The human factor.
Investment – the City is all about investment. We trade and invest in stocks, equities, commodities and all manner of other instruments, but we rarely discuss our investment in people. By Susan Cuff, Managing Director, talentflow.
According to figures published in 2012 by the City of London Corporation, over 300,000 people commute to and work in the “Square Mile” on a daily basis, with the majority working in the financial services sector. Every one of them has been employed for their skills and potential, and every one of them makes up part of the world’s largest financial ‘machine’.
For an employer looking to recruit, this makes the City a pretty daunting haystack in which to find your needle. The challenges are many. You know what you are looking for, but how do you find the talent that fits your business? And how do you hire, retain, develop, and make best use of that talent? And, if and when the time comes, how do you exit that person in such a way that your personal and corporate reputations remain intact, as do theirs?
The City is all about the capital markets, but how much time is spent considering the human capital? It is this capital that operates the markets, delivers the margins, delivers the gains and delivers the benefits to a range of customers, and like the Secret Garden, the gate needs to be unlocked and the capital within needs to be nurtured with care and attention. Even those who have found the keys, rarely spend enough time in that garden. How much of the board, executive or management meeting agendas are dedicated to people and resource issues? Too often, nowhere near enough. Cost of hire, time to hire, competitors for talent, our USPs as a hirer, our employer brand, our good and bad hiring case studies – these KPIs are equally important as the sales, margin and EBITDA numbers. They are crucial.
Although I’m sure it was not their intention, the financial services regulators might provide some guidance. “Best execution” is the term used in securities trading to ensure that the best possible outcome is achieved for customers. The Markets in Financial Instruments Directive (MiFID) defines it as: firms “must take all reasonable steps to obtain the best possible result, taking into account price, costs, speed, likelihood of execution and settlement, size, nature or any other consideration relevant to the execution of the order.” While I’m sure it took an army of consultants to come up with the actual wording, if you read it again, isn’t it a summary of what your talented people do all the time? It doesn’t say anything about “never getting it wrong” or “average execution.” Why would it? We all want to do our best and give our best.
Therefore, it’s no surprise that successful businesses invest in their human capital as much as in their systems. They do everything in their power to ensure that the talent that flows through their businesses is able to deliver to the best of their ability and achieve best execution.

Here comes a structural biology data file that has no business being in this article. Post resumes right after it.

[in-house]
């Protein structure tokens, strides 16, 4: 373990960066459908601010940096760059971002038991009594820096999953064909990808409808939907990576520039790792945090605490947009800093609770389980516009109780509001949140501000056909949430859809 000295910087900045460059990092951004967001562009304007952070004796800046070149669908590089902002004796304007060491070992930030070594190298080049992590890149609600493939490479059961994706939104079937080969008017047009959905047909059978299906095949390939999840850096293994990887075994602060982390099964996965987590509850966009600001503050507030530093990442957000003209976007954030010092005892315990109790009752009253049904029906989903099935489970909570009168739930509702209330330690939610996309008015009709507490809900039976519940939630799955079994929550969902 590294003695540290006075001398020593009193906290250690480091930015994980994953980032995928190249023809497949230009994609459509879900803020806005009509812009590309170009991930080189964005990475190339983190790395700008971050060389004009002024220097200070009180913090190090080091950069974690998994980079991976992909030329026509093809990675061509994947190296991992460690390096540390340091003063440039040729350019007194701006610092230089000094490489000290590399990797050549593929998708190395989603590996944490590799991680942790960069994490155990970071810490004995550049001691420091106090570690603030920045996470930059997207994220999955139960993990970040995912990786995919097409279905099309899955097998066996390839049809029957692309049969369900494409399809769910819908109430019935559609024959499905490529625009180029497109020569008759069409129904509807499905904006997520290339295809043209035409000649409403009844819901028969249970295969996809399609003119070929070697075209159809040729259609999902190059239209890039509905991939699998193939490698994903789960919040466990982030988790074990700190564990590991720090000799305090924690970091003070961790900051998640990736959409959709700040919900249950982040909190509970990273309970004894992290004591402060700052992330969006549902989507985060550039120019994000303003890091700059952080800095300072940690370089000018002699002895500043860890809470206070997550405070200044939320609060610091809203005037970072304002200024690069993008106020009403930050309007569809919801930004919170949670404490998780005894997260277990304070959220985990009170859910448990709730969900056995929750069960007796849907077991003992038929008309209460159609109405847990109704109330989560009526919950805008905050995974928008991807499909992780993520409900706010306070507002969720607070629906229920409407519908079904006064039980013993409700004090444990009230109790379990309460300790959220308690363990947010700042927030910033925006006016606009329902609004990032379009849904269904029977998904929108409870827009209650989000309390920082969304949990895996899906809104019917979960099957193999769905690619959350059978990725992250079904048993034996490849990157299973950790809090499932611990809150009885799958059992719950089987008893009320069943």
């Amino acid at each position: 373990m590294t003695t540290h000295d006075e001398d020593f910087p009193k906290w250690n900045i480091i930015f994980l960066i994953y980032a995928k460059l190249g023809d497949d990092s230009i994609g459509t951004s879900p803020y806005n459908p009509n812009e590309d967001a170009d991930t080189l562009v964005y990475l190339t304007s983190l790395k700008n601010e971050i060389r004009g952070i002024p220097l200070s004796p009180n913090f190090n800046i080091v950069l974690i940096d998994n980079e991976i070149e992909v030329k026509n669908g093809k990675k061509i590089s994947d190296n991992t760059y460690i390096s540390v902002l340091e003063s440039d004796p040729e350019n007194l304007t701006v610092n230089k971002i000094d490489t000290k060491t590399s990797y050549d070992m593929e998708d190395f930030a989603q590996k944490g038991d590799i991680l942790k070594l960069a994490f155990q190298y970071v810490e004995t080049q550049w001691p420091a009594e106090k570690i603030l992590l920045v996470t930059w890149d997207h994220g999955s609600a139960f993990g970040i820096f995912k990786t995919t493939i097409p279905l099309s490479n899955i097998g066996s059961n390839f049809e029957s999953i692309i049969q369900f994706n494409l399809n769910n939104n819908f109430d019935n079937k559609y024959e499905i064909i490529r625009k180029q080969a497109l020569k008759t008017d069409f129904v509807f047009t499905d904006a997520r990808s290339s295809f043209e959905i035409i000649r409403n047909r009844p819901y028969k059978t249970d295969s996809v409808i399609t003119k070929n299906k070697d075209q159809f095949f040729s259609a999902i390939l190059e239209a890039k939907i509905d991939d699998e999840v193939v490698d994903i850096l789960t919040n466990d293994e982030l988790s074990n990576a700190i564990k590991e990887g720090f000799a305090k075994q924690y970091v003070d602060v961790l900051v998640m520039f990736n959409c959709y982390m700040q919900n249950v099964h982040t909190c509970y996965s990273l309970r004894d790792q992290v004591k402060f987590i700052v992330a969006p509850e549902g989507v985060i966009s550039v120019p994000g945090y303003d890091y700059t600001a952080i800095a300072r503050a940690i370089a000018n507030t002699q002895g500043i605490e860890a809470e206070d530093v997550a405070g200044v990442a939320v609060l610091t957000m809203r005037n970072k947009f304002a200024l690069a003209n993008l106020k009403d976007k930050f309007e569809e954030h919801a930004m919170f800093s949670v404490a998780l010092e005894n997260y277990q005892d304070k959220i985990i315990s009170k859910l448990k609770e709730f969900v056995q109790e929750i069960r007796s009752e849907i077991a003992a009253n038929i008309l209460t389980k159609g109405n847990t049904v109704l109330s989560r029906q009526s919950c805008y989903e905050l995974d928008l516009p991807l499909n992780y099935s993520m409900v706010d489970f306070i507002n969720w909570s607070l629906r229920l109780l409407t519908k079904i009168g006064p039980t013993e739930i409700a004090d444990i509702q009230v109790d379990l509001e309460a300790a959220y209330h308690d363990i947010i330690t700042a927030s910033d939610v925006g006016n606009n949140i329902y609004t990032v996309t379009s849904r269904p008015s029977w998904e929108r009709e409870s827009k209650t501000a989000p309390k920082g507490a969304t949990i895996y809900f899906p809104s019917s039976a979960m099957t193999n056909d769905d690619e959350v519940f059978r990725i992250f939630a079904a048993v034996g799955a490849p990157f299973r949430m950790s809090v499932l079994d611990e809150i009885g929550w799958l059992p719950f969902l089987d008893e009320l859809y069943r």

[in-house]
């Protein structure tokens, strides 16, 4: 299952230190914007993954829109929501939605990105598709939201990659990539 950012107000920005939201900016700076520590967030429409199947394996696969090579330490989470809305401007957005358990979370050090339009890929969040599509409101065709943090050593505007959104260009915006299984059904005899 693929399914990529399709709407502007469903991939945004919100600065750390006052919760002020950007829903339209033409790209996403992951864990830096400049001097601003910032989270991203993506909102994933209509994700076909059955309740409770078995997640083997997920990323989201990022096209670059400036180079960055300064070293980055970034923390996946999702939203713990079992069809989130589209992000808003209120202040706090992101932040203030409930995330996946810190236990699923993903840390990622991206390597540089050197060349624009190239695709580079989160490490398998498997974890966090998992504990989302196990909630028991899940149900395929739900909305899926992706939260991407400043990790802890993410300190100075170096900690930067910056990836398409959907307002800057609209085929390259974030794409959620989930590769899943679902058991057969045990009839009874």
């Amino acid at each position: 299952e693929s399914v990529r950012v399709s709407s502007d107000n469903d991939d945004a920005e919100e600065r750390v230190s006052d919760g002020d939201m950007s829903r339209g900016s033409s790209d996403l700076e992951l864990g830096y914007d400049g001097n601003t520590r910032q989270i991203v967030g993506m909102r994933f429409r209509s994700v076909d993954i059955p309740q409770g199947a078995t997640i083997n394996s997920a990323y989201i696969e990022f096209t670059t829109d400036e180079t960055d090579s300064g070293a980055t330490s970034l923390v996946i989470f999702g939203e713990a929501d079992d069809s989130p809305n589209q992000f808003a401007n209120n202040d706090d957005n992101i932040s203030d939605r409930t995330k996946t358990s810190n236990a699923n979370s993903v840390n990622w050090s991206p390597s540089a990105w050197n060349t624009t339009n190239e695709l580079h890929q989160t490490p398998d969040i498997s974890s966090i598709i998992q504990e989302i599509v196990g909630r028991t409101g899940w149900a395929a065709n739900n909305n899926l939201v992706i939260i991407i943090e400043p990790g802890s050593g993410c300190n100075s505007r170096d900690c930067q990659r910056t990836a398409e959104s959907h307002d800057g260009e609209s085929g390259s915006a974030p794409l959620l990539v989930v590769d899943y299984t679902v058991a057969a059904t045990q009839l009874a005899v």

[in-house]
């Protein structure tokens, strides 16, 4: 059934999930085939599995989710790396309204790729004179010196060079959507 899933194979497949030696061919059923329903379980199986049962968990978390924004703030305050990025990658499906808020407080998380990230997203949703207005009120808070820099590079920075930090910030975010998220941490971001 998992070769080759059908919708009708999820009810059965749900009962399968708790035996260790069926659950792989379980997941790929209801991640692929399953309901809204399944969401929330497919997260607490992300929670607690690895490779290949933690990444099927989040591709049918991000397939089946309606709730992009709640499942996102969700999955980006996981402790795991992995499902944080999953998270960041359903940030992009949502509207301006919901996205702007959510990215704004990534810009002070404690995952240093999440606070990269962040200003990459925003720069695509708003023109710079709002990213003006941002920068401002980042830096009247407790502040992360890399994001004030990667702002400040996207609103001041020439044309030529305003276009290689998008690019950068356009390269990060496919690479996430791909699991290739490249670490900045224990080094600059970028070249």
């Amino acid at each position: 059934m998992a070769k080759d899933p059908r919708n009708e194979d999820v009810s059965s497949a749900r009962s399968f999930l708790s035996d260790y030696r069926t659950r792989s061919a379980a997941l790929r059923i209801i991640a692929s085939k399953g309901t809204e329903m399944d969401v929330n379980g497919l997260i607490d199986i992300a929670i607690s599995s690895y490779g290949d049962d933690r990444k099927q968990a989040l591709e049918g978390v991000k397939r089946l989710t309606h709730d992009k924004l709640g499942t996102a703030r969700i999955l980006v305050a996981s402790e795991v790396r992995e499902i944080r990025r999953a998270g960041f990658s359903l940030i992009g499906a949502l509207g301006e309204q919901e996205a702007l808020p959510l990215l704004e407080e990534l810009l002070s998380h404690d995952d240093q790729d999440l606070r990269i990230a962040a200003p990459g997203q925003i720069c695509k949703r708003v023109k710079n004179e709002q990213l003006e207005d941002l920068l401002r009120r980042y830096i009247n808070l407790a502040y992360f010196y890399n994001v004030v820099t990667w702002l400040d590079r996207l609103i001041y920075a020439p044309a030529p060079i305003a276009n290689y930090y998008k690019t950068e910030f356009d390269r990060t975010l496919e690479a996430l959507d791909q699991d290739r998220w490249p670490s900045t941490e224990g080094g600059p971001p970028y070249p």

Retaining the talent is just as important. Having spent time, effort and money on finding that talent, there needs to be a continuous investment in developing and keeping that talent in your business.
The real cost of losing a key member of staff is a great deal more than we generally assume. The assumption has always been that the cost is the recruitment or agency fee to replace, plus any increase in the salary level. Wrong! Statistics show the real cost is close to 12 months’ salary of the departed person. There is also the pressure on the rest of the team to close any skills or knowledge gaps, management time to manage the departure as well as the new recruitment process, the induction, training, and management of the change – do the math!
The Saratoga Model (the Saratoga Institute is a research firm known for benchmarking best HR practices) calculates those costs in hard terms and it is compelling reading. Further, if you do succeed in persuading the departee to stay on, by promising or even delivering promotion/training/more money/bigger bonus, the statistics over the last 20 years show that the average length of time you will retain that person is less than nine more months. The psychological contract has, in effect, been broken.
Your greatest asset
Take a look around the City and you will see examples of great businesses all around you. But what makes them great? Is it just their profits, or how long they’ve been around? The heartbeat of any business is the people that operate within it. And we admire the organisations that routinely attract great people.
Can you look around and spot the talent? Do you know how to attract and hire it? Is your company rewarding top talent? And for business leaders, are you living up to the oft-repeated phrase, “people are our greatest asset,” as seen in many an annual report? These are questions that must be asked as rigorously and regularly as “how close are we to sales target.” In many acquisitions, the acquirer is as hungry for the human resource as for the business base.
These are some powerful questions that sit at the heart of leading, managing and delivering in your businesses. Nothing around human capital management, at any point in the cycle, is easy. But when you do take on the challenge of finding, hiring and retaining top class talent, the rewards are there in best execution. Time and time again.
© BestExecution 2014